Studying classic Reformed theology is one of the most important things that Reformed ministers and students can take up. Yet contrary to popular misconceptions, Medieval theology was not simply a black void that the Protestant Reformed filled with light. Classic Reformed theology was catholic in that it drew critically from the entire Christian tradition. While the Reformation brought real and vital theological developments, we cannot understand classic Reformed thought without establishing a broader theological context. This includes studying post-Reformation Lutheran and Roman Catholic theology. Building these contexts enriches our understanding of historic Reformed theology. Understanding classic Reformed thought in its historical development and contexts is vital for developing and evaluating strands of Reformed thinking today. Reformed orthodoxy provides Reformed pastors and students with a model of taking what Christ has taught his church through the ages and filtering it through Scripture.
The Oxford Handbook of Early Modern Theology finally brings all of these strands of thought into a single introductory volume. This makes this volume an ideal starting place for any who want to understand various strands of early modern theology better. It also includes fruitful reflection that will stimulate the most seasoned scholars in this field. One of the primary advantages of this book is that it places post-Reformation Reformed, Lutheran, and Roman Catholic orthodoxy side by side through a multitude of voices representing all three of these traditions. This makes this Handbook a unique resource that illustrates the differences and crossover between strands of early modern theology.
This book is fairly comprehensive in scope. The first three chapters set a broad context for post-Reformation theology. The second major division of the book treats the overarching contours of Early Modern Roman Catholic, Reformed, Lutheran, and “other Christian” theologies. The first three of these sections includes general introductions to each movement. The third and final division of the work shows the interaction between these theological traditions and other movements, including Judaism, Islam, Enlightenment thought, and others. The book concludes with several chapters treating the interaction between theology and the rise of new philosophies and approaches to science and natural law. The last chapter highlights the effects of these movements on eighteenth century theological developments. Taken as a whole, this material sketches well the rise, development, and transformation of theology in its Early Modern contexts.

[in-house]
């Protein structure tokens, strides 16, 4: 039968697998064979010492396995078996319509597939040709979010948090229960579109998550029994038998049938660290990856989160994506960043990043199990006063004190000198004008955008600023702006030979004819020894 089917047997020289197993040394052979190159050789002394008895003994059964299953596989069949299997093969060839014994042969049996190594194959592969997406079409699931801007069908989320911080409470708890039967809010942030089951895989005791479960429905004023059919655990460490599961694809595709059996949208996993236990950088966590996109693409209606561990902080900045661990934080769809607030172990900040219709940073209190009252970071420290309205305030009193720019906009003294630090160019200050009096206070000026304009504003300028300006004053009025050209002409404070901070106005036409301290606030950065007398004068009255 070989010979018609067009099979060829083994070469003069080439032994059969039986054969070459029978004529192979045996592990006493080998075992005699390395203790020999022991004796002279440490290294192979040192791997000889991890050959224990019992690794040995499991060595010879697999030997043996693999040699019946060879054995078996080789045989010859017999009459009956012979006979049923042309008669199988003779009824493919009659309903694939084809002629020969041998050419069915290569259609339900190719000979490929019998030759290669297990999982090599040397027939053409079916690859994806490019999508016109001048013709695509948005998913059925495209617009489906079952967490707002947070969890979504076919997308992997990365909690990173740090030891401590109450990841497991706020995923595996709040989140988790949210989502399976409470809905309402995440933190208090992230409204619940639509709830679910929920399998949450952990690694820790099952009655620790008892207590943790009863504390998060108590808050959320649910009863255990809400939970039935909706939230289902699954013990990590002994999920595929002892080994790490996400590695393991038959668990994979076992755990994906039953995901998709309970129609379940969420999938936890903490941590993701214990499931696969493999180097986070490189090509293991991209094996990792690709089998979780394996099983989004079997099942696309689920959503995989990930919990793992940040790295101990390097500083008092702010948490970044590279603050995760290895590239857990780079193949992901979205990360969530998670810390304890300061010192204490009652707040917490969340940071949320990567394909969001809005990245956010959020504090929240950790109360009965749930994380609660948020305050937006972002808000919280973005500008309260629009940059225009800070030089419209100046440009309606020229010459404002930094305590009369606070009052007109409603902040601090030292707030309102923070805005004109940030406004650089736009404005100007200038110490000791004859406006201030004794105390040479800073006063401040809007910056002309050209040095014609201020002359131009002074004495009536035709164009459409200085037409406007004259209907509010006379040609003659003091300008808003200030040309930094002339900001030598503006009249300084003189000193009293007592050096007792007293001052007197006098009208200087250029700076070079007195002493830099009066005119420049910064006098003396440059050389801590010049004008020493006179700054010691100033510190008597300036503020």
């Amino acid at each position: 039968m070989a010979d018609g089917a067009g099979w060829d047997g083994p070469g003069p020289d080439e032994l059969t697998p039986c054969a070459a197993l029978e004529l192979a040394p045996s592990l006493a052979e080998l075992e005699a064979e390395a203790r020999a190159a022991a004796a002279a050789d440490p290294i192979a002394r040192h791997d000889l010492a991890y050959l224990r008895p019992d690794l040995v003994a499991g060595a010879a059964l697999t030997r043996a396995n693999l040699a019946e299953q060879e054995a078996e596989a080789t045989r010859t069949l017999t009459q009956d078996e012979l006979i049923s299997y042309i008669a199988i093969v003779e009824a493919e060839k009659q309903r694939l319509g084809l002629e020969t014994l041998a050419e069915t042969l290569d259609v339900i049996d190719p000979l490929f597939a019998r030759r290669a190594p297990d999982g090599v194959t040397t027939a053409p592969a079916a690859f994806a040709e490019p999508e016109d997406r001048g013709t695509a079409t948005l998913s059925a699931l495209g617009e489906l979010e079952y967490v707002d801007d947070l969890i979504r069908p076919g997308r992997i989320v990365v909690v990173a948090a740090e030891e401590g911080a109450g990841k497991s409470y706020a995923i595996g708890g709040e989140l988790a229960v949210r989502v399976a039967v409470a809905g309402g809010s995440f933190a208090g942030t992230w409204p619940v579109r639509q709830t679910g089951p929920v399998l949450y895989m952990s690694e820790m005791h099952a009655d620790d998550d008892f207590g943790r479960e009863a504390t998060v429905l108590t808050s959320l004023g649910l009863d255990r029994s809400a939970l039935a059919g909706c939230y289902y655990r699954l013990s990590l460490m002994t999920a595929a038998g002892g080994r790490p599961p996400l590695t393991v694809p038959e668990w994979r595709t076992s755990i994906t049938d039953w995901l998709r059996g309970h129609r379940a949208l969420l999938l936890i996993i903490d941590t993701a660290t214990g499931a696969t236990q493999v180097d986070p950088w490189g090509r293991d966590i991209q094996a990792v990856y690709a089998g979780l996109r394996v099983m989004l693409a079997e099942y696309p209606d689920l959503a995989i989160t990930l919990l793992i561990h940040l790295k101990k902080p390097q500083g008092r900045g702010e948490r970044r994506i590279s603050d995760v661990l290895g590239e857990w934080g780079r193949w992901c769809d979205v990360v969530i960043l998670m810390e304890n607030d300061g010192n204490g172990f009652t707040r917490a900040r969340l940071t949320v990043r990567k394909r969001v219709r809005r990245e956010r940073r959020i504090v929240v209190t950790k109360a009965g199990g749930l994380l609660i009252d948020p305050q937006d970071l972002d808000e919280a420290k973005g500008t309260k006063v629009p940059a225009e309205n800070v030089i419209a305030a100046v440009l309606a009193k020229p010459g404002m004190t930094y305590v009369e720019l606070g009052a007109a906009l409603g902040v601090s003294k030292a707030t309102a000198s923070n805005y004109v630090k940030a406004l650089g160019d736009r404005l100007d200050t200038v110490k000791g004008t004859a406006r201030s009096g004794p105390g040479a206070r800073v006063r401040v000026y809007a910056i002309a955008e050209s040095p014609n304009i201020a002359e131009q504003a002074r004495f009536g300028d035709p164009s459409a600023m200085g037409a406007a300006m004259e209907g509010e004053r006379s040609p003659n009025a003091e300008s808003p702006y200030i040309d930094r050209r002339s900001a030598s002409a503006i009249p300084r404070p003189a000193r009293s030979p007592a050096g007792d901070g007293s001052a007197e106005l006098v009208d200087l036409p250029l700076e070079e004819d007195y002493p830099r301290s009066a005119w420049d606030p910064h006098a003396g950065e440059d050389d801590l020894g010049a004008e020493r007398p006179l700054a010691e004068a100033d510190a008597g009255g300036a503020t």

The Oxford Handbook leaves the development of particular theological questions open for further investigation. This includes every theological locus in each tradition treated as well as related areas, such as exegesis and philosophy. With some notable exceptions, the question of the relationship between theology and piety in various branches of thought is left largely underdeveloped. This reflects the limited scope of this book as an introduction to its subject rather than marking a deficiency in the work. The seed thoughts presented for further development in such areas will enable students and scholars to pursue their own studies more fruitfully. The only area that this reviewer would have liked to have seen more development of is the influence of medieval thought on early modern theology. While medieval theology and philosophy permeates many of the chapters, more direct interaction with medieval trends would have been helpful.
This reviewer has anticipated reviewing this book above most of others. While this work touches cross confessional traditions, students of Reformed Orthodoxy in particular cannot afford to be without this book. It is a scholarly benchmark that provides us with most of the tools that we need to engage in serious study. Its chapters contain an almost complete library of relevant issues to early modern theology across confessional lines. While it is appropriate and necessary to retain and teach the distinctive features of our own confessional traditions, we cannot appreciate the nuanced depths of these traditions without setting the context more broadly than we often do. This book will greatly help students, pastors, and scholars as they continue to plumb the depths of our catholic Christian heritage. This is likely the single most important resource available to date to help us do so.